The case of the competition and subsequent construction of the ‘Olympe de Gouges’ school in Gidy, in the Loiret department of France, represents a new facet to the extensive reflections of Dominique Coulon et Associés on the value and power of the school building in a community. As part of a vast city such as Paris, as was the case with the ‘Josephine Baker’ school group, or, conversely, nestled in a small village, as the Buhl nursery school was in Alsace, the French architecture firm believes that the architecture of a school is a landmark for both the society and the landscape of the area, a place that becomes an integral part of the established urbanistic synergies and makes them more evident.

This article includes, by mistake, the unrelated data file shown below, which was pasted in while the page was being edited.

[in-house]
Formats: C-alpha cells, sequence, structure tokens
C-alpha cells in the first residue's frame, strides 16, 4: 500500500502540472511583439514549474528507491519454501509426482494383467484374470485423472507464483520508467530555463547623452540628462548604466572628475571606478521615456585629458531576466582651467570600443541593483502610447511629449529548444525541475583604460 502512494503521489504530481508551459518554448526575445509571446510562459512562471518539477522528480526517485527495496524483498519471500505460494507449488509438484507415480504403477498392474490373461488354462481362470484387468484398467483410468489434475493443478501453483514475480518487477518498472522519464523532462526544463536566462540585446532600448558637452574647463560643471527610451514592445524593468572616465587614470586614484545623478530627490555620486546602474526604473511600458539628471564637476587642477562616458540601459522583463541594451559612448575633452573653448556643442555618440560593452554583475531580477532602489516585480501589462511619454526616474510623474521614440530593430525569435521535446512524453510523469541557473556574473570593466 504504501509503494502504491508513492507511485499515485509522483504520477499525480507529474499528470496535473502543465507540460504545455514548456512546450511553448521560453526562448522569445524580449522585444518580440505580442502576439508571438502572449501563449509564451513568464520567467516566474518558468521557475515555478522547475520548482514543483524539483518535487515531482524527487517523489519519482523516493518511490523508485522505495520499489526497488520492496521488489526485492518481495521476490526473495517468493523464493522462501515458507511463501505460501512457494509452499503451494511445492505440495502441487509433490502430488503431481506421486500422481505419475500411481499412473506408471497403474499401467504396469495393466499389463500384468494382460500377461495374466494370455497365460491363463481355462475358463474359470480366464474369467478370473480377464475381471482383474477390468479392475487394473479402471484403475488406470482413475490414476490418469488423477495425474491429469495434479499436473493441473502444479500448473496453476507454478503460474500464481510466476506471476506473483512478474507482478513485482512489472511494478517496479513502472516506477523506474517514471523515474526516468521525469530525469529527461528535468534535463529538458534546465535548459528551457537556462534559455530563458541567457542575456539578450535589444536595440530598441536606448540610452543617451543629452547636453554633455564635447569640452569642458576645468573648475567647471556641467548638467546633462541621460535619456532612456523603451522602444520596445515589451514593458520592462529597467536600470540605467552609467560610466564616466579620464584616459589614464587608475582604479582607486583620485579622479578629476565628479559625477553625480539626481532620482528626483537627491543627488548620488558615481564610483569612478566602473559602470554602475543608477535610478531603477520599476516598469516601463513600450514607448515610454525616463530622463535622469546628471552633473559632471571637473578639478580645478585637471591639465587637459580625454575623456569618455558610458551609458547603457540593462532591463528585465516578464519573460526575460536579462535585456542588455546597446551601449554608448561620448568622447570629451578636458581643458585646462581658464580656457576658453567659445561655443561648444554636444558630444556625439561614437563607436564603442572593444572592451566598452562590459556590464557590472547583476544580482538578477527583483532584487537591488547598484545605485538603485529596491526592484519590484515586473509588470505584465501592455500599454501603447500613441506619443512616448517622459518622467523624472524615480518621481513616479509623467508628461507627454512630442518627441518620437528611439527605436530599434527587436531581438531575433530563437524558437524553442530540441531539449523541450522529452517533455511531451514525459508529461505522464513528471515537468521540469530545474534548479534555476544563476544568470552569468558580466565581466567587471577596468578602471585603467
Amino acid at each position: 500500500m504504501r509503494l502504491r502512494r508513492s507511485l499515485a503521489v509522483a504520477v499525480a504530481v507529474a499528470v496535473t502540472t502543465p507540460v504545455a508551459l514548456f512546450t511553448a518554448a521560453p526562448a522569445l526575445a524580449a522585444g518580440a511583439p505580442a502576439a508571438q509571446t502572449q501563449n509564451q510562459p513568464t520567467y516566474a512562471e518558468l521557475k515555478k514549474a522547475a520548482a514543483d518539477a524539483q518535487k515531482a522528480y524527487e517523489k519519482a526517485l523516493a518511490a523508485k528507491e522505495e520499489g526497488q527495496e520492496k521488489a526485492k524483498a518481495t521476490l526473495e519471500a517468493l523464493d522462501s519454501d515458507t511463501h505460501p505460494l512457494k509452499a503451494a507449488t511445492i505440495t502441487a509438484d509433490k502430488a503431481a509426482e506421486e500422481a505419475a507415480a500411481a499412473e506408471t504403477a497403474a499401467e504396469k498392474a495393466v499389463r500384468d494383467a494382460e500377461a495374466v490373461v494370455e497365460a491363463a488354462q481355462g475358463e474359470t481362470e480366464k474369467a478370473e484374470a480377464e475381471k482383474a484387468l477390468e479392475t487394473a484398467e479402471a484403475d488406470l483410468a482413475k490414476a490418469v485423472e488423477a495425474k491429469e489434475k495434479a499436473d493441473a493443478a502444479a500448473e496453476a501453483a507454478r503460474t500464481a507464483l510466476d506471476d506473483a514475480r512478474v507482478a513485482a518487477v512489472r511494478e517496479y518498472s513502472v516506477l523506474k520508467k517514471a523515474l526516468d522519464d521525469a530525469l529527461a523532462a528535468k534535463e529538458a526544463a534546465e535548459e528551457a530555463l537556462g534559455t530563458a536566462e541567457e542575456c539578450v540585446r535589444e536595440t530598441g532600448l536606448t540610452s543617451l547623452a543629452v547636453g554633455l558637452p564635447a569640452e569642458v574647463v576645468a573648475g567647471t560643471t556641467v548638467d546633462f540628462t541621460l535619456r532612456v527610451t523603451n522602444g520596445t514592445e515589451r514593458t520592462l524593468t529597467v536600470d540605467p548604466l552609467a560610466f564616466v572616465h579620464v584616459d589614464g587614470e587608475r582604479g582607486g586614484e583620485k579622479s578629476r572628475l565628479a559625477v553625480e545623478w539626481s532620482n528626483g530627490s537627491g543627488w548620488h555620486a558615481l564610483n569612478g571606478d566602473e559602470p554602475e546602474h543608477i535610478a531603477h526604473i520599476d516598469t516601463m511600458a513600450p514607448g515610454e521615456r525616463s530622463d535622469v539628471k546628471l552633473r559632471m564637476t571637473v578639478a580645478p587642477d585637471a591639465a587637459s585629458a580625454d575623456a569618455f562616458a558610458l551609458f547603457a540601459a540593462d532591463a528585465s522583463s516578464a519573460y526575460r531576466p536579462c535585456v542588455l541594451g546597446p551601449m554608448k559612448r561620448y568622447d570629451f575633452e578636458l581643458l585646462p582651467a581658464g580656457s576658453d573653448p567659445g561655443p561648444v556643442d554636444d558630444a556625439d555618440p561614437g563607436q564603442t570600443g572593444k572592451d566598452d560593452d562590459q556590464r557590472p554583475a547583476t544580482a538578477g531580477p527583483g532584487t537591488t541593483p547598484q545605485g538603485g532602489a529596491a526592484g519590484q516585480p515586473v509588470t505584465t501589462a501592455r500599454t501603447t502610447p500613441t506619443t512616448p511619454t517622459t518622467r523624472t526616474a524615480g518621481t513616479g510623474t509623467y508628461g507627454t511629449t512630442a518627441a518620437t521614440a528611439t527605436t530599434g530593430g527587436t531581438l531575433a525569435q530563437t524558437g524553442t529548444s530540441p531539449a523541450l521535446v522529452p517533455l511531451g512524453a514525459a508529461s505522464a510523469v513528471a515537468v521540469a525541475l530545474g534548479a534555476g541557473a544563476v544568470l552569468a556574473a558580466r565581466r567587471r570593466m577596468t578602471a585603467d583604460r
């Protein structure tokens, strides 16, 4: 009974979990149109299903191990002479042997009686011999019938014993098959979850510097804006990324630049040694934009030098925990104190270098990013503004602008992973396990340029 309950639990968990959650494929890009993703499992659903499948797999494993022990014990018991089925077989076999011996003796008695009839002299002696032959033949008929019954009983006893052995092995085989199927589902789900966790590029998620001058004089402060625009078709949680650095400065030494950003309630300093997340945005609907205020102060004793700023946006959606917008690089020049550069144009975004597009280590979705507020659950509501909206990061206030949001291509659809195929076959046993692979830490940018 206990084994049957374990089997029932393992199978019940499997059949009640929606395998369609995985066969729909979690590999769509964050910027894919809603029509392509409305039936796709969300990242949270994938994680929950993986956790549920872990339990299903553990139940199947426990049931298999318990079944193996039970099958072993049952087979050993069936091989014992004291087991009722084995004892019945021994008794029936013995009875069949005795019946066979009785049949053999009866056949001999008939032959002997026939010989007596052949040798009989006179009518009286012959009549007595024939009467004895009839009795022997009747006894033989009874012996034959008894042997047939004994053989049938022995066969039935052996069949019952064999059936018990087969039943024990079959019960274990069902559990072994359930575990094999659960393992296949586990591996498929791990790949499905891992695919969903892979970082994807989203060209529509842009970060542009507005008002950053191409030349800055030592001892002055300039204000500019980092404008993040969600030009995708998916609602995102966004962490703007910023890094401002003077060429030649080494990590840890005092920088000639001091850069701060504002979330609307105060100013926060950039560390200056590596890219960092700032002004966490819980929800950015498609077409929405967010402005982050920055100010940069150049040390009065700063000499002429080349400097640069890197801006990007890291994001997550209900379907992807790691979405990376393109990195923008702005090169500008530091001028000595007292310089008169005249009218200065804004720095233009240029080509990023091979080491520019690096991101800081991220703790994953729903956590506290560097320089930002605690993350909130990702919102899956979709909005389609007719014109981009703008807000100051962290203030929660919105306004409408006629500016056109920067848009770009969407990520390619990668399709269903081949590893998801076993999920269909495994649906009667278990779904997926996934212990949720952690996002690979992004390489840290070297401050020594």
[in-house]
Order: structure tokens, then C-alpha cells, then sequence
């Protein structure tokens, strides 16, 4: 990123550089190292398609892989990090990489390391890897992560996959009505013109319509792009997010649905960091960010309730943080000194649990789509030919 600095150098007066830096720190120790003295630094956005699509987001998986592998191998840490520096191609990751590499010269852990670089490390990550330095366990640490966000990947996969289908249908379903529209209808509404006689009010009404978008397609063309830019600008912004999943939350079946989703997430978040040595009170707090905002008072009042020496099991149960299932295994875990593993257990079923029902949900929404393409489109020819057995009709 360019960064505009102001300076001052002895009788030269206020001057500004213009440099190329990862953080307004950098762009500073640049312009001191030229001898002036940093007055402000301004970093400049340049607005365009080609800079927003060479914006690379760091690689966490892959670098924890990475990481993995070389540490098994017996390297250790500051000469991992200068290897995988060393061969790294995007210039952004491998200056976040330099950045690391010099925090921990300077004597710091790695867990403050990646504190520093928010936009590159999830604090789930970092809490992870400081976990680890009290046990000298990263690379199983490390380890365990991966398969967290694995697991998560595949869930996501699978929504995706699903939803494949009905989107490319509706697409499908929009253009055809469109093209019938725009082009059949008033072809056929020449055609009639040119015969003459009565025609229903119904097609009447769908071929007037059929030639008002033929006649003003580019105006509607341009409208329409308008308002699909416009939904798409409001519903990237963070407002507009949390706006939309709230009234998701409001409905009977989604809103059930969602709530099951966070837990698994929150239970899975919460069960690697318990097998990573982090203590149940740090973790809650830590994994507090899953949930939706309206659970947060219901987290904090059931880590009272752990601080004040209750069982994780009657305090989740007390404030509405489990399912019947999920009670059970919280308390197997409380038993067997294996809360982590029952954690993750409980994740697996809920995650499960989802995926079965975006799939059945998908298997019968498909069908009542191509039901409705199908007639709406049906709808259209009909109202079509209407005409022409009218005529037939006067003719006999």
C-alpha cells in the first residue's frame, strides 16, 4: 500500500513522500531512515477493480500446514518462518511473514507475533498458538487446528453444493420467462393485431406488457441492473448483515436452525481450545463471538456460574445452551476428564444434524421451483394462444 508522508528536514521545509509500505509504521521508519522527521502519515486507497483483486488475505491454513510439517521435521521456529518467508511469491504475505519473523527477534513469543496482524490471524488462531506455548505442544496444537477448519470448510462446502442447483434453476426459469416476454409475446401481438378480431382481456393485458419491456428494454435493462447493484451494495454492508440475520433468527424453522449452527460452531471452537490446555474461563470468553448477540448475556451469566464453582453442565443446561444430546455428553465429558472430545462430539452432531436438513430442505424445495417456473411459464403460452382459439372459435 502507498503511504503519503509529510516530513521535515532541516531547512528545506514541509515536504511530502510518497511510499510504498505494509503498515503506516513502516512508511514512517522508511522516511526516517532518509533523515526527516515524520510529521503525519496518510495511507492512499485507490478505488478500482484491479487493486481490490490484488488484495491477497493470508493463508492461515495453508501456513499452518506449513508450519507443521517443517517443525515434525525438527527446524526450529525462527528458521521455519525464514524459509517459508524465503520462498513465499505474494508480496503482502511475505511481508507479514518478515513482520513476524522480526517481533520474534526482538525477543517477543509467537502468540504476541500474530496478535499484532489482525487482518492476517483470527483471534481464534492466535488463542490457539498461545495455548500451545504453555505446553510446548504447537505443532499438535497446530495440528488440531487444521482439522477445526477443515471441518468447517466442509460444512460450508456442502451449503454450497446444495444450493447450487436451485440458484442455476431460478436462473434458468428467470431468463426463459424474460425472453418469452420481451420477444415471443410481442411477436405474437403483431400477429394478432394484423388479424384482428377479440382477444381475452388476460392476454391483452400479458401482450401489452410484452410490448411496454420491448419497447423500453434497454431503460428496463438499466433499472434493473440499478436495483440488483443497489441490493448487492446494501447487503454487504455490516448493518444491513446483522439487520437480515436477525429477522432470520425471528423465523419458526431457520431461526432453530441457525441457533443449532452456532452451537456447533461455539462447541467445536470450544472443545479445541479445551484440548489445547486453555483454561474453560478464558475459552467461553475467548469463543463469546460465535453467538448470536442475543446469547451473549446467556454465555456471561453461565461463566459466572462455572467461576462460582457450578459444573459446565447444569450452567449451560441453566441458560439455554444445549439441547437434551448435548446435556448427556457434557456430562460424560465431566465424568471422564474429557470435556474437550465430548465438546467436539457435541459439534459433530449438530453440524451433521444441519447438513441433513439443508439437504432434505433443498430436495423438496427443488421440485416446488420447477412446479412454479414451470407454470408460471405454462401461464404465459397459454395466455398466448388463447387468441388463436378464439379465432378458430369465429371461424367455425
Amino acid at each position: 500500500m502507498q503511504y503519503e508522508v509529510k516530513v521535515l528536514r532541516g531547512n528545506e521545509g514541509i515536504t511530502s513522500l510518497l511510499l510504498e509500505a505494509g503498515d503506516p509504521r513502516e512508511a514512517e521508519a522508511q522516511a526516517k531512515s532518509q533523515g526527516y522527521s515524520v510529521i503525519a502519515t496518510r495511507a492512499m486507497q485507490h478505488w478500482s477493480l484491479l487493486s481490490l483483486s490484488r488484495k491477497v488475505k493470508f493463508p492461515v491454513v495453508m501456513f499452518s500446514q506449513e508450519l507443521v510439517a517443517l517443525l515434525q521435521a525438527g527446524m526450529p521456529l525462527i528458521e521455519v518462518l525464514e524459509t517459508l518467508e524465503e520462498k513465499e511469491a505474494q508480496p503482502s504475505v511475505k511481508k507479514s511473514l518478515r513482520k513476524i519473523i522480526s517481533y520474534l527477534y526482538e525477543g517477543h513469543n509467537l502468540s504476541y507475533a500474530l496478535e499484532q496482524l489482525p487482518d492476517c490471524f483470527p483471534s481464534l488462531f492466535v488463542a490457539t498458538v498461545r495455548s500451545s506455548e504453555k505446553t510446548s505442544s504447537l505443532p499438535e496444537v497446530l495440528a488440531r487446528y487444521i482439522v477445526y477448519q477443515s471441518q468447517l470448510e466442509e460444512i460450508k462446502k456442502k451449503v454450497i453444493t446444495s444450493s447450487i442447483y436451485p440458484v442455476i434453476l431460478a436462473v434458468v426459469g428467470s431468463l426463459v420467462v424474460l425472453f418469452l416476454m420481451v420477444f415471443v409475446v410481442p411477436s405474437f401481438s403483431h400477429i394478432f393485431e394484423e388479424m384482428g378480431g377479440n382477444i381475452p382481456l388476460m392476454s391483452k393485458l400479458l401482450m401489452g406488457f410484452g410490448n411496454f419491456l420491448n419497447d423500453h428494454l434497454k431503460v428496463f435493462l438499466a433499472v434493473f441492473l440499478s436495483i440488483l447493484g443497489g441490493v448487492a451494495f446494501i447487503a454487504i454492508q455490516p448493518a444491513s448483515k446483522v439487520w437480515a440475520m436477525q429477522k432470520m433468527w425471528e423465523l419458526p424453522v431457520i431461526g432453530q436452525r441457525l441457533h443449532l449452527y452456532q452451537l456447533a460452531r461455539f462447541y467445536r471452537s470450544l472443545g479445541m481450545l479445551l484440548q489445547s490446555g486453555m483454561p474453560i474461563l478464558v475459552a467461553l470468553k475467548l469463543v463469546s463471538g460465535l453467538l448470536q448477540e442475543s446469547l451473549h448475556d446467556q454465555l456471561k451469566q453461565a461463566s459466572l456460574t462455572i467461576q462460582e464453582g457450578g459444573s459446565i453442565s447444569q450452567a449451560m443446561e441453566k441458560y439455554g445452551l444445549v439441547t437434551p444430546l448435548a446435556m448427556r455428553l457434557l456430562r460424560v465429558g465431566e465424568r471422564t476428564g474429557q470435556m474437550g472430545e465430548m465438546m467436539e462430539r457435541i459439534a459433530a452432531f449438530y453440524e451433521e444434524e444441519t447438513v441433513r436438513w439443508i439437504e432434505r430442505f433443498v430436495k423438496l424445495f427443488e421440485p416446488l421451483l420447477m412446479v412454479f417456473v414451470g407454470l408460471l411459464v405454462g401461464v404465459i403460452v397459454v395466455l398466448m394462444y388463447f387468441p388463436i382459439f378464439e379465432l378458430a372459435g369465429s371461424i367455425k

Gidy is a small municipality in the Loiret, in the Centre-Val de Loire region, which made local news when Amazon built one of its sorting centres in the surrounding countryside, creating 250 new jobs. But at early as 2015, a competition launched by the municipality had laid the foundations for the construction of a new school building, in light of the rapid growth of the local population. The plan for the complex, which had to be built on a plot on the northern boundary with the town centre, required the design of a new kindergarten with 6 classes and a primary school with 8 classes, including two canteens and spaces for outdoor sports activities. Amongst the many options put forward, the winning proposal was that of Strasbourg-based firm Dominique Coulon et Associés, which followed a compositional concept very similar to that of the nursery in Buhl, namely linking the school to the model of development of a residential area, with its low buildings and emerging visual landmarks. Very much in the vein, then, of the village of Gidy, which is home to around two thousand inhabitants, with a small historical centre built around Saint-Sulpice Church, and developed mainly southwards.